Young Mods from the Garage
There are as many stylistic branches on the rock and roll tree as there are kids with guitars, and only a pessimist would regard that as a bad thing. But with so many of those kids crawling out to the end of their respective limbs, there's no little comfort to be found clinging to the trunk. The trunk's called garage rock. It's made with drums, bass, guitar, a singer and a whole lotta heart, and if the venerable Rolling Stones are the proto-model, it's a truism that garage rock reinvents, or at least reproduces itself, every few years. What, after all, did the Replacements ever do that was really new?
Austin's Wannabes don't reinvent the wheel, but they do roll it through a few more turns on their recently released debut Mod Flower Cake (Dejadisc). If the Mod of the title conjures vague intimations of the Who and the Jam so be it, but Wannabes sound more like third-generation keepers of the flame that second-generation American garage rockers like Soul Asylum (before Dave Pirner started dating models) and the Replacements (before Paul Westerburg started believing all those stories about what a great writer he was) kept burning through the 1980s. They deliver driving, pummeling, rawboned, guitar-propelled rock and roll that achieves its distortion not so much through a foot pedal as by playing hard, as if it mattered.
But unlike the Replacements, who topped out mid-career with Let It Be, and Soul Asylum, who plateaued (I'm told) sometime when I must not have been looking, Wannabes have packed their debut with 14 raucous slabs of angrily melodic guitar rock that doesn't leave much room for a hell of a lot of improvement. I don't know -- maybe the boys have another couple of albums this good in them, and you certainly want to wish them well, but Mod Flower Cake has all the earmarks of a classic, right down to the convincingly literate angst of its befuddled but undaunted lyrics. Liner notes send out thanks to "families, friends and ex-girlfriends," whence the best garage rock material has always sprung. Wannabes must have had great inspiration in all three categories, because Mod Flower Cake is a great garage rock album.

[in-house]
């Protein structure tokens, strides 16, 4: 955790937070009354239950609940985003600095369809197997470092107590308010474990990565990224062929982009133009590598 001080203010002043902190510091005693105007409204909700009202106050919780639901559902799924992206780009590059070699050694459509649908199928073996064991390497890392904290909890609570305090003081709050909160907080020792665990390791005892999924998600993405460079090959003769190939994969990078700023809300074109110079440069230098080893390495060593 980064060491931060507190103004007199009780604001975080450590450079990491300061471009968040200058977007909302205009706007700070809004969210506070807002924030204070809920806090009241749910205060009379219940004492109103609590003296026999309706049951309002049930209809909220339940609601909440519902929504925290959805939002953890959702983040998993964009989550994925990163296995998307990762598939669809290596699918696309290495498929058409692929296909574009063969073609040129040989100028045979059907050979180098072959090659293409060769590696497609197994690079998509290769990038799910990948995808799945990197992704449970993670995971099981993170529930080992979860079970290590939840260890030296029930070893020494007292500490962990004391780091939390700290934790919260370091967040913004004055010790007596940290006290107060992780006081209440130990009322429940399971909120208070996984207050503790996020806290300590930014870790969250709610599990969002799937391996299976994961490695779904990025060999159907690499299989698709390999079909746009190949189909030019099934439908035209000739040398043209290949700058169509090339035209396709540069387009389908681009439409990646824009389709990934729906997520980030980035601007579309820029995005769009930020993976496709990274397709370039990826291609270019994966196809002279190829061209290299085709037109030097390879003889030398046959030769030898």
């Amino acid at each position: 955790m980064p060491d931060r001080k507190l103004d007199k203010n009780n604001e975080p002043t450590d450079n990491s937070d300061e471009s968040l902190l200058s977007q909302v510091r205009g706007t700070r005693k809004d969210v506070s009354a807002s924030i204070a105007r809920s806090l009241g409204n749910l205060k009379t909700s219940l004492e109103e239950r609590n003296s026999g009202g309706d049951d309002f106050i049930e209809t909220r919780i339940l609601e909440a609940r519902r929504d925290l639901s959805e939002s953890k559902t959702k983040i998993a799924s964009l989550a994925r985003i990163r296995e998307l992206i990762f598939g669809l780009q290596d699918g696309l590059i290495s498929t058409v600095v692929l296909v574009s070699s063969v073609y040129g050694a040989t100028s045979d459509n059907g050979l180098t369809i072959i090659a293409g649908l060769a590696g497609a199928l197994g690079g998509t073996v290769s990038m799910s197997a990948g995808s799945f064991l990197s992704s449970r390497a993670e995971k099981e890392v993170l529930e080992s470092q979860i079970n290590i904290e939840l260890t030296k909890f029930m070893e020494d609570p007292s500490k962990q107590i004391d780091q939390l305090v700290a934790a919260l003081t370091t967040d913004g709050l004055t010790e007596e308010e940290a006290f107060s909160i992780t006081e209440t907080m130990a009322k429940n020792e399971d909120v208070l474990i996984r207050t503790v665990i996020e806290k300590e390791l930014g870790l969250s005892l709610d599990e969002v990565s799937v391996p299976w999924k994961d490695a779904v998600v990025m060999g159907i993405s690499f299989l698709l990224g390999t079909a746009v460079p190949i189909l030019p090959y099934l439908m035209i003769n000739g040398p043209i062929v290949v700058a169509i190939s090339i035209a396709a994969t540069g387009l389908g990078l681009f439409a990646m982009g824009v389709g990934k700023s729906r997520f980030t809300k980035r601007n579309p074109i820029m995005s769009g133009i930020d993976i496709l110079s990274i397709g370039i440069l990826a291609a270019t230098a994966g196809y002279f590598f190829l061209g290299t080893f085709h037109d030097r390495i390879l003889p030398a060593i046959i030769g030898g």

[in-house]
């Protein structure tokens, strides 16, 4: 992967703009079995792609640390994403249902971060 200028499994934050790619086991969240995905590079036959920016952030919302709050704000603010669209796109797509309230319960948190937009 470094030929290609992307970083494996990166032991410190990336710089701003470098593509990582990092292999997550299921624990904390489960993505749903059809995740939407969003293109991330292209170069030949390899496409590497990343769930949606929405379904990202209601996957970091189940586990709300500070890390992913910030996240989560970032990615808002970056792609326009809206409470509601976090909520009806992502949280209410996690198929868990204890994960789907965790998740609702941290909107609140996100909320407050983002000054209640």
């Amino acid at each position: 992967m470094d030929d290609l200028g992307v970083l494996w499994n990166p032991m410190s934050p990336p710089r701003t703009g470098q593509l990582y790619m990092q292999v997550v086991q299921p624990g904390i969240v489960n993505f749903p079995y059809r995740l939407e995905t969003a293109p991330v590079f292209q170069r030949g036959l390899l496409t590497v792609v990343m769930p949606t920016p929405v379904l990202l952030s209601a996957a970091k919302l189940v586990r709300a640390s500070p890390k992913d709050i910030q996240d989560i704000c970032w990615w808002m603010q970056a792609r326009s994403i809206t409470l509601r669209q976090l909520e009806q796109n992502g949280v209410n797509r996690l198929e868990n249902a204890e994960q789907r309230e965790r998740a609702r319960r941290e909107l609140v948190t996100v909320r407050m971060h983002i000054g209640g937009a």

-- Brad Tyer
Wannabes plays at 9 p.m., Thursday, October 6 at Fitzgerald's. Tickets cost $5 for adults, $7 for minors. Call 862-3838 for info.
* Beausoleil at the Fabulous Satellite Lounge, Thursday, October 6
* Doo Rag at Harvey's Club Deluxe, Thursday, October 6
* Reverend Horton Heat at The Abyss, Friday, October 7
* Cows at Urban Art Bar, Friday, October 7
* Maria Muldaur at Billy Blues, Saturday, October 8
* Johnny Dyer at The Big Easy, Saturday, October 8
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